• You should still travel to hospital and GP appointments unless told otherwise by your doctor.
  • Shopping
    • You are advised not to go to the shops
    • Instead, shop online or get others to deliver shopping for you
    • If you cannot access food, your local council can offer support (learn more here)
  • Medicine 
    • You are advised not to go to a pharmacy but to organise others to collect medicine for you, or to have them delivered (contact your pharmacy)
    • If you are taking hydroxycarbamide or iron chelators (drugs to remove excess iron) it is important these are continued. Your centre of care will make arrangements to monitor this treatment through the hospital or your GP. (See further down for more details about medicines)
  • If you are particularly worried, you should discuss this with your sickle cell doctor or nurse specialist.


If you are clinically extremely vulnerable, you will still have access to:

  • local volunteer support by contacting your local authority
  • prescriptions, essential items and food you buy delivered by NHS Volunteer Responders
  • priority slots for supermarket deliveries (if you previously registered for free food parcels)

If you need any additional support visit:

Find out more

Find out more about the advice for those who are clinically extremely vulnerable, including guidance on work, employment rights, children and young people and more here:

Initial Data (up to 23rd September) – Patient information on COVID-19 in haemoglobinopathy and rare inherited anaemia patients

Since the start of the COVID-19 pandemic, some groups of patients have been classed as ‘clinically extremely vulnerable’ and advised to ‘shield’ in order to avoid becoming infected. Many patients and patient support groups would like know how frequent and how severe COVID-19 has been for people with inherited anaemias, including:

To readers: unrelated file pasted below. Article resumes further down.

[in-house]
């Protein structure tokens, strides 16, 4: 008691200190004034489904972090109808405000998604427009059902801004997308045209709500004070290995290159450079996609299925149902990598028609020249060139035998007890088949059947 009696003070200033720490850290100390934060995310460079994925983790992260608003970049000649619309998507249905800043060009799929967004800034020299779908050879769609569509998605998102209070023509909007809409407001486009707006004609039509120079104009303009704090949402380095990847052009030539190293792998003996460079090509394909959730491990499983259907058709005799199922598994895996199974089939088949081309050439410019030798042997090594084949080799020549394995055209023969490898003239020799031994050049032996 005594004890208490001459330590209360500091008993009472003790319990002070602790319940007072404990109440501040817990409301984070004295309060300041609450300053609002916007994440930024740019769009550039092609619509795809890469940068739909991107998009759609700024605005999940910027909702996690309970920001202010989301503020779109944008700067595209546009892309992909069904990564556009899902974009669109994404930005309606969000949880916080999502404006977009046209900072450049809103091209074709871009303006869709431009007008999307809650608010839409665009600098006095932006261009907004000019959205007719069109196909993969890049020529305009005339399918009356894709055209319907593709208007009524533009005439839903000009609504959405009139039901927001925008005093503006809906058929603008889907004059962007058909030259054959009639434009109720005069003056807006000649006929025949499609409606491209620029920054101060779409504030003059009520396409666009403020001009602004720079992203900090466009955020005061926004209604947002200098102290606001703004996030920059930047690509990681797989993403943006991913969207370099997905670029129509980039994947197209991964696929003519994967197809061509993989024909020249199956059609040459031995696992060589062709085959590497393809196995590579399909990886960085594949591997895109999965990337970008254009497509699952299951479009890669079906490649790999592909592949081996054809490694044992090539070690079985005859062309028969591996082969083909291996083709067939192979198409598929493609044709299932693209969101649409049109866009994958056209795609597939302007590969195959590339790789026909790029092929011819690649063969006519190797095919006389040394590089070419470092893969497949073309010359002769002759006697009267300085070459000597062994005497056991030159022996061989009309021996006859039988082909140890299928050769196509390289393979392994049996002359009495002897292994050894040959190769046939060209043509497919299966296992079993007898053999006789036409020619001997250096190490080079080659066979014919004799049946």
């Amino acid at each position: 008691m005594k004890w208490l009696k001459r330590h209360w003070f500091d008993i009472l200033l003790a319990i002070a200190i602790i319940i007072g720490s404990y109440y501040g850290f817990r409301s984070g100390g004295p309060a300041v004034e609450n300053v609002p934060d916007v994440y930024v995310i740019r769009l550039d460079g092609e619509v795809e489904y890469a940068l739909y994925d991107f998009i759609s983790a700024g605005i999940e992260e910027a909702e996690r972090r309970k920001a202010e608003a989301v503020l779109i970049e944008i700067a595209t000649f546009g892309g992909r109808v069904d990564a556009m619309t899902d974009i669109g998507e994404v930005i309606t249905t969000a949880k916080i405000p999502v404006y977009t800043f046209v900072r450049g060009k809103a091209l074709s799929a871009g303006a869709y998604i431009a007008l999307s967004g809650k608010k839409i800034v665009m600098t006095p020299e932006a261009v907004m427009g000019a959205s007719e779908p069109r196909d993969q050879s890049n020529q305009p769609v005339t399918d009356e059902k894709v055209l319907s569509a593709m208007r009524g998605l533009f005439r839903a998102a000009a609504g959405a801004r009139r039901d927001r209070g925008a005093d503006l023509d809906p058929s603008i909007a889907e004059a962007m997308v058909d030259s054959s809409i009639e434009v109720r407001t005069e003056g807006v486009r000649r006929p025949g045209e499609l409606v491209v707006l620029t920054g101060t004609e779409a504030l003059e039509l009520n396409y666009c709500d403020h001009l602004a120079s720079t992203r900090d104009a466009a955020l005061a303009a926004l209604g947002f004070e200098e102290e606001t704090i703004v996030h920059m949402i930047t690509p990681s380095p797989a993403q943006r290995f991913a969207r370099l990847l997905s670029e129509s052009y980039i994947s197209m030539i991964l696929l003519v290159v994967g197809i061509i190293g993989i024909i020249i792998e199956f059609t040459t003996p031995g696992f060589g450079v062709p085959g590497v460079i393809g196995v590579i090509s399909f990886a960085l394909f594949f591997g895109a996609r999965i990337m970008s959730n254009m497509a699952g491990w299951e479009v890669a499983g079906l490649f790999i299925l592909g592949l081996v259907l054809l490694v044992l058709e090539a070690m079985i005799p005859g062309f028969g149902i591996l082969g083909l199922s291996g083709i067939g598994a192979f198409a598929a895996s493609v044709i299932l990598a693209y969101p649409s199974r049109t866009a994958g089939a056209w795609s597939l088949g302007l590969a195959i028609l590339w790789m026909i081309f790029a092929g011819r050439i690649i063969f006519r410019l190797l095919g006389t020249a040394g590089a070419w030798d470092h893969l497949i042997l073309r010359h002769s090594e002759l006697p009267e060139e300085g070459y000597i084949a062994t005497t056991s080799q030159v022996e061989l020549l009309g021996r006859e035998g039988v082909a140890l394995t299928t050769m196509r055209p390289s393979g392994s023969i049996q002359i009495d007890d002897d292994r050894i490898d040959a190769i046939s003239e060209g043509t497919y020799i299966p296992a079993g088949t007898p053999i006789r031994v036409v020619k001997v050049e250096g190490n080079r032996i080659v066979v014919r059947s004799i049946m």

• Sickle cell disease
  • Thalassaemia (transfusion dependent and non-transfusion dependent)
  • Diamond Blackfan anaemia
  • Congenital dyserythropoietic anaemia
  • Congenital sideroblastic anaemia
  • Pyruvate kinase deficiency (with and without a spleen)
  • Hereditary Spherocytosis (with and without a spleen)
  • Other types of rare inherited anaemia

Since March 2020, a national group of doctors and nurses looking after people with inherited anaemias (called the National Heamoglobinopathy Panel) have been meeting via videoconference once a week to discuss how COVID-19 has affected their patients. This discussion is entirely confidential, with no patient-identifiable details discussed at all. The group reviews guidance issued by NHS England and advises NHS England and patient support groups about specific COVID-19 risks. Hospitals across the England have sent in anonymised data to the group regarding the number of cases of COVID-19 and what happens to people who get it.  

How many people with inherited anaemias have had Covid-19?

Up to the 23rd September, 263 people had been reported with proven or suspected COVID-19. Of these, 229 were adults and 34 children. Most had sickle cell disease, but a small number of thalassemia and rare inherited anaemia patients were also affected.

How many people were admitted to hospital?

Almost 70% of patients were admitted to hospital (about 179 people), and the rest managed at home. There were slightly more women than men affected.

Of the patients admitted to hospital, about 10% needed NIV Support and 6% needed intubation.

What was the outcome for people admitted to hospital?

The picture is not yet complete, because some people are still being treated for COVID-19. However, for the moment we can say that:

  • the available results show that of the 263 patients (23rd September):
    • 244 have recovered (93%)
    • 15 have died (6%)
    • 4 are currently inpatient or unknown (1%)
  • the people who died were more likely to have other medical problems such as heart disease, cancer, kidney disease, diabetes and high blood pressure
  • it is too early to say whether patients with inherited anaemias do any worse than the general population